PPE Speaker Series: Chad Van Schoelandt

Chad Van Schoelandt from Tulane University will give a talk on the topic “Constructing Distributive Justice” at Virginia Tech. The talk takes place on September 23, 2015, from 4-6 PM in Pamplin Hall 30. The talk is tailored to appeal to both students and faculty, with plenty of time for discussion and interaction with the guest speaker. You are cordially invited to attend!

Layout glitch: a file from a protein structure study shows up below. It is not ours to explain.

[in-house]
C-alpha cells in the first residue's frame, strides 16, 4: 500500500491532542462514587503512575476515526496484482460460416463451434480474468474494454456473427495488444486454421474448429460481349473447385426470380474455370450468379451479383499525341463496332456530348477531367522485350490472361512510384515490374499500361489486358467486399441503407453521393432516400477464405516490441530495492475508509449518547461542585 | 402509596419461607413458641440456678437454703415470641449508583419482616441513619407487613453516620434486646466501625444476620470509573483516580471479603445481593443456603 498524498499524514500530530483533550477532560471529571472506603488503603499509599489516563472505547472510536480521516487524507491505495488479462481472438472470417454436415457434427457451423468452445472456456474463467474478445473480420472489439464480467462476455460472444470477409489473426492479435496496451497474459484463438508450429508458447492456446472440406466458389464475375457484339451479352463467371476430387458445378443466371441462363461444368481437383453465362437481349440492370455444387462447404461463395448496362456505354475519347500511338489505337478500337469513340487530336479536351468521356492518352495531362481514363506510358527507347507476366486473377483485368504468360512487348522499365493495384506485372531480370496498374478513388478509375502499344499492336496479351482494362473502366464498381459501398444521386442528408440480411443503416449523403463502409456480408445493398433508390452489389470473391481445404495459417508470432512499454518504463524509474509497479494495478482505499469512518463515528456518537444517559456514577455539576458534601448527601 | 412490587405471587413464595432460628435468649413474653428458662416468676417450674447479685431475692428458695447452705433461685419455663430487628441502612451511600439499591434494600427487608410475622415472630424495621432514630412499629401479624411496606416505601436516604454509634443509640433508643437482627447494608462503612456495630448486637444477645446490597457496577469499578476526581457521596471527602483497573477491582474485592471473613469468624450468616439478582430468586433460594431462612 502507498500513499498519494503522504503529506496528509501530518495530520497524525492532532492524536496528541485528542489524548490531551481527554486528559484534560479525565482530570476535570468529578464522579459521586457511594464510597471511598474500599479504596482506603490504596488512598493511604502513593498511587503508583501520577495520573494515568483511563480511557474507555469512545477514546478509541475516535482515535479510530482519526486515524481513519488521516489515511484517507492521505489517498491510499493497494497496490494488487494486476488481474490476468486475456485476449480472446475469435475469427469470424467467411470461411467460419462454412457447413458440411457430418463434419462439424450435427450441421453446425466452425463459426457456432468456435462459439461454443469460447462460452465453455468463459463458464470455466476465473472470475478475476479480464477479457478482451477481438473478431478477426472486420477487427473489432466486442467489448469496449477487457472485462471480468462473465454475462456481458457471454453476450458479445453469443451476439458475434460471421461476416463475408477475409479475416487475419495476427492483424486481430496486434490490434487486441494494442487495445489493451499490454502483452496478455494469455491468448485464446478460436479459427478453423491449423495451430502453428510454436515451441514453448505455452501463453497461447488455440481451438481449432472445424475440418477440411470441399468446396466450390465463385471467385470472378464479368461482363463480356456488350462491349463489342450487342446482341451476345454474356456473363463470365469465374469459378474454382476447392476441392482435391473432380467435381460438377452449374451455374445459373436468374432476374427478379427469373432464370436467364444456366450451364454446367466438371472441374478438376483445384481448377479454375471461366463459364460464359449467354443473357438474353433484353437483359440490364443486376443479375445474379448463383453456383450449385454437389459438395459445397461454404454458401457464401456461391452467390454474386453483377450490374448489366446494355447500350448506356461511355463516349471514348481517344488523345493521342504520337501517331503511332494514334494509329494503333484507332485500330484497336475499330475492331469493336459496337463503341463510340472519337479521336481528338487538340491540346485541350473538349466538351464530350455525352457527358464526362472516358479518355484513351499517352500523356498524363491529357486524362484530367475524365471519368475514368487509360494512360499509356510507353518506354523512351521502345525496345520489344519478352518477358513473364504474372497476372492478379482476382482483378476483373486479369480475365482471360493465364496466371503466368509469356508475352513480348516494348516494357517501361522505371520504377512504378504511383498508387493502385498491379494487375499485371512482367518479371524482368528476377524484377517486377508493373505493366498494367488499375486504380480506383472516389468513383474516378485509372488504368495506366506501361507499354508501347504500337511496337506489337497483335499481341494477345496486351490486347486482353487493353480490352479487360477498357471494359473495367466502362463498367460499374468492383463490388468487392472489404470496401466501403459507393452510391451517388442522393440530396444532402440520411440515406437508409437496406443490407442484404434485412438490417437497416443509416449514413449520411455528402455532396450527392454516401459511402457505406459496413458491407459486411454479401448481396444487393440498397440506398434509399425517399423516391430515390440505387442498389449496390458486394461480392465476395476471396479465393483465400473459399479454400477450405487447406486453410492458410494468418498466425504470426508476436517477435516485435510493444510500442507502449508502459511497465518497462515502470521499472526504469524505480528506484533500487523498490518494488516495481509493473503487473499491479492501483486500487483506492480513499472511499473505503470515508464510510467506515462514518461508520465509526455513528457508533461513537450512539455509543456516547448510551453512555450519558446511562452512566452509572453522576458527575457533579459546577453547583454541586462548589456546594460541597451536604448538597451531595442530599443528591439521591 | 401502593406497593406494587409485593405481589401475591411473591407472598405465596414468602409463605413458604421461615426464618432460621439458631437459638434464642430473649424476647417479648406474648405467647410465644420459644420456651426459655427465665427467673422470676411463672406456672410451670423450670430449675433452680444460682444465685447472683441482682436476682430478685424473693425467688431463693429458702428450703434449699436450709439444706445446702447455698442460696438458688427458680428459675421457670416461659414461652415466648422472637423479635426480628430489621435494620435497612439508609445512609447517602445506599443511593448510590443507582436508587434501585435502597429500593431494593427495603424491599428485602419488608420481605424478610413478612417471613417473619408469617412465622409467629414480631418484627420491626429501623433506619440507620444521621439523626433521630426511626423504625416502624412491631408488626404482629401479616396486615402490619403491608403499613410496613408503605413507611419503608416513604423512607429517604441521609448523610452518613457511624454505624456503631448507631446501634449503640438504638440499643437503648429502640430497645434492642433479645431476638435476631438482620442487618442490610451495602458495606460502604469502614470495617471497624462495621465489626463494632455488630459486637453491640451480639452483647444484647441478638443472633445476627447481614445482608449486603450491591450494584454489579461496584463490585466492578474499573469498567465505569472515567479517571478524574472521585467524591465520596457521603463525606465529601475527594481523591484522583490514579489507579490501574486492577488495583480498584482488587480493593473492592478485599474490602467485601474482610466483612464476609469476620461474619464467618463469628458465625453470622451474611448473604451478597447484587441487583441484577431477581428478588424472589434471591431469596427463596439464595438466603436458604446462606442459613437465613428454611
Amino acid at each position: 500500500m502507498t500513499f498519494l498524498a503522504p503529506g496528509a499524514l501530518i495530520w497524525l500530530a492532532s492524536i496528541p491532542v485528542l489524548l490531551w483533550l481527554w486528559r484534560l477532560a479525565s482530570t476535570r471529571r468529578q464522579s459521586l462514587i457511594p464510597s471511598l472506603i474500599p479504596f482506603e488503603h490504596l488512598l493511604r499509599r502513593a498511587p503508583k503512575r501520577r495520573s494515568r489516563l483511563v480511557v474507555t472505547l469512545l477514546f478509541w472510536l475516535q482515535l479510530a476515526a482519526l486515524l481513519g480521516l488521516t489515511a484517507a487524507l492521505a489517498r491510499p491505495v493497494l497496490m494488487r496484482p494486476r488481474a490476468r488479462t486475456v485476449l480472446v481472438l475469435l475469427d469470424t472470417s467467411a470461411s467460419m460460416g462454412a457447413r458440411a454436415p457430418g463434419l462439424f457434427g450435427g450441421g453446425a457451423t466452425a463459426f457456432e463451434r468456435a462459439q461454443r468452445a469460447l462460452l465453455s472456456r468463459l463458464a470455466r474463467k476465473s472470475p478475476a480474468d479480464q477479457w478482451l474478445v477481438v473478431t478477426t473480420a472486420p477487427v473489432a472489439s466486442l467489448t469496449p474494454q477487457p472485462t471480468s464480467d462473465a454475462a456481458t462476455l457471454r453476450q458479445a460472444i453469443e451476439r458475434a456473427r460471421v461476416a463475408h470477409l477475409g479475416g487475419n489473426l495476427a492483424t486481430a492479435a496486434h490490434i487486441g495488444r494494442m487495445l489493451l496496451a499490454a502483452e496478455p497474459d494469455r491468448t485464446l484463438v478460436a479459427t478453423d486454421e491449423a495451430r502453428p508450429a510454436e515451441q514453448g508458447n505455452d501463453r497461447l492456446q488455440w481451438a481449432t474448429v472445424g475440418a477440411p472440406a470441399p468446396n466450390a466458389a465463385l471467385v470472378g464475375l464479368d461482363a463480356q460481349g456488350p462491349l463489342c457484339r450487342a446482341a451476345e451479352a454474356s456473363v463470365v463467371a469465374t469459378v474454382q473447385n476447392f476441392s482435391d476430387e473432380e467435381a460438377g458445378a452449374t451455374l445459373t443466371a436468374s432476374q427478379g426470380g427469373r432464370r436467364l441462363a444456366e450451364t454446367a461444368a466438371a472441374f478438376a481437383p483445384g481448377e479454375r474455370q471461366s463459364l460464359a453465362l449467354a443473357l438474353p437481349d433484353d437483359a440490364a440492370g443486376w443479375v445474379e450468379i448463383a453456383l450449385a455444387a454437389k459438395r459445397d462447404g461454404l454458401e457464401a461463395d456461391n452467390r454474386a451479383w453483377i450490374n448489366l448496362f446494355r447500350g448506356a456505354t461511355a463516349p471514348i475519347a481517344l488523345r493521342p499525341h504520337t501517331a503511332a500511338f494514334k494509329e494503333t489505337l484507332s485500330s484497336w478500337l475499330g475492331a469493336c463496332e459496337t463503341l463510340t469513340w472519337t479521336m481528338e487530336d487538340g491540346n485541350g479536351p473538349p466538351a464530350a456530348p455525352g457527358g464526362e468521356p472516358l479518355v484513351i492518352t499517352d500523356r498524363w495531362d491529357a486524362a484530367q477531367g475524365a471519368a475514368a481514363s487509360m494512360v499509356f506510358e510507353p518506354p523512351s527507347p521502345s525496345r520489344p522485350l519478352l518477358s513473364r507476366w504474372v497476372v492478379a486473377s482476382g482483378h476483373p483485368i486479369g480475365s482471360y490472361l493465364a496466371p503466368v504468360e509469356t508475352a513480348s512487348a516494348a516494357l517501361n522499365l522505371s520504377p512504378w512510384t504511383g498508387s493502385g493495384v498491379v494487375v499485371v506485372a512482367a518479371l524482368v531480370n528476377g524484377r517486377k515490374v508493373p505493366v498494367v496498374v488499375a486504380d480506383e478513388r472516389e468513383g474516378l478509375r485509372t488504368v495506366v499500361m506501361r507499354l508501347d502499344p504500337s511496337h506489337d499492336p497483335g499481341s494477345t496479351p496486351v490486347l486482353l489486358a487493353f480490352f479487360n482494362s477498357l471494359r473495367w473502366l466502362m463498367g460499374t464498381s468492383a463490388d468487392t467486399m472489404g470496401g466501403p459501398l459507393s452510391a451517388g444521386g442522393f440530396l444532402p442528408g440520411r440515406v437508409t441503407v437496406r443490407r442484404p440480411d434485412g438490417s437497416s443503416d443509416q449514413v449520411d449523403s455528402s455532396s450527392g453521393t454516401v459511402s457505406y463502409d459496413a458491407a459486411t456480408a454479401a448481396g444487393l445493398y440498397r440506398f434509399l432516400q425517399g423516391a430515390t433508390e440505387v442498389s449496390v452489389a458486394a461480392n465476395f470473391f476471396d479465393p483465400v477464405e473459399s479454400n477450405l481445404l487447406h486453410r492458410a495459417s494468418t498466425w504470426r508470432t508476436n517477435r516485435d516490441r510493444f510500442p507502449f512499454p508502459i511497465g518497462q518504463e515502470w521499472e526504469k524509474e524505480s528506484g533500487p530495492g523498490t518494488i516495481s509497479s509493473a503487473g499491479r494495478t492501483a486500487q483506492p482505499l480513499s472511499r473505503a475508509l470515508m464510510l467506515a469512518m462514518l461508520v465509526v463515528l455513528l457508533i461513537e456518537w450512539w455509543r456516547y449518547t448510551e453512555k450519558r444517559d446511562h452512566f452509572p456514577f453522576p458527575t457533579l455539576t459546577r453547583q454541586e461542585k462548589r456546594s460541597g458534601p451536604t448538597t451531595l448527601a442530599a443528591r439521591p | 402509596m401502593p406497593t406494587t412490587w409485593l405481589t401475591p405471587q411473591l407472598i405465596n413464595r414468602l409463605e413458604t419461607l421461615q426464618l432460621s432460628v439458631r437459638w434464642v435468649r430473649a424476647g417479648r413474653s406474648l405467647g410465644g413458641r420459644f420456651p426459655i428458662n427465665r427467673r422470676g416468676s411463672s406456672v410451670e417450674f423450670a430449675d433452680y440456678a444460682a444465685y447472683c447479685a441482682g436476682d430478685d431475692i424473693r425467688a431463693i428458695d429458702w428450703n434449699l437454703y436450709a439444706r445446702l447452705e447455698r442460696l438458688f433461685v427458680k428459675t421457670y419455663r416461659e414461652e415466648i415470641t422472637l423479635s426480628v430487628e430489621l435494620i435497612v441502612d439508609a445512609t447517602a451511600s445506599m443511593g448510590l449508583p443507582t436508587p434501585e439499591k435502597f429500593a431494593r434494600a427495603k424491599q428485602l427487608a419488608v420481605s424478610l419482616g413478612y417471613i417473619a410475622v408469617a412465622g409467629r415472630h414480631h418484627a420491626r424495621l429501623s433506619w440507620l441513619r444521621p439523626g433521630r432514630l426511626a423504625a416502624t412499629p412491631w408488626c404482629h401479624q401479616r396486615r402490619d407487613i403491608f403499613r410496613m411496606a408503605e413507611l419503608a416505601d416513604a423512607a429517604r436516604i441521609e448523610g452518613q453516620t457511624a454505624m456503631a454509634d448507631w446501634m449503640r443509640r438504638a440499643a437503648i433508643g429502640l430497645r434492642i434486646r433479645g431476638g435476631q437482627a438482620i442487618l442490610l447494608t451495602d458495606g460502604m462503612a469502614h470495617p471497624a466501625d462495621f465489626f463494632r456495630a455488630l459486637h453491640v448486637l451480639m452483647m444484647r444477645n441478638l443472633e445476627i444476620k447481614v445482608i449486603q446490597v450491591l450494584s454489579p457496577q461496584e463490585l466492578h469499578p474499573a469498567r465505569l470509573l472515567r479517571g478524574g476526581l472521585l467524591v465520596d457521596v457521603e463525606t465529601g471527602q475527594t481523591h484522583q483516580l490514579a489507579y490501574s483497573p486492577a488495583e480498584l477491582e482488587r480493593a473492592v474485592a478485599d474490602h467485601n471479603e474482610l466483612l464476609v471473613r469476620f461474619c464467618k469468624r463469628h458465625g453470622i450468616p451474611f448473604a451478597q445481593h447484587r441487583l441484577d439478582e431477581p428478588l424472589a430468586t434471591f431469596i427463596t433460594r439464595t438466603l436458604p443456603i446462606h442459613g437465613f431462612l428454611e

Here is the abstract of the talk: This talk highlights two features of Rawls’s approach to distributive justice and shows how these features support an ongoing research agenda. The first feature is that for Rawls a conception of justice is meant to serve a social function and thus proposed conceptions can be assessed at least in part on their ability to so function. We highlight how this differs from more orthodox moral questions. Going forward, we suggest that the understanding of justice as a tool to serve a function brings a wide array of tool into philosophy. We illustrate this by discussing the relevance to assessing conceptions of justice of both psychological work on the emotions and social scientific work on constitutional political economy. Philosophic work need not be mired in conflicting intuitions about obscure counterfactual cases, for we may gain traction on questions of justice by drawing on many other disciplines. The second feature we highlight from Rawls is the fact that the conception is meant to be “political” and to constitute a “political point of view.” We can thus say, for instance, that one state of affairs is to be preferred “from the political point of view” even if not from the point of view of my self-interest, religion, or deep moral beliefs. The political point of view must be one we can share at least to give us common answers to certain questions and should be expected to differ from the way we might assess things if we did not have to coordinate with others. The possibility of such a political point of view and the way an individual can integrate it into her comprehensive point of view raise important questions for ongoing research. As a suggestion for future research, however, we specifically point to the options opened up by seeing the political perspective as artificial and we argue that contrary to Rawls it need not be supported by any shared values, though each individual member will have to be able to relate the political conception to whatever values she does hold.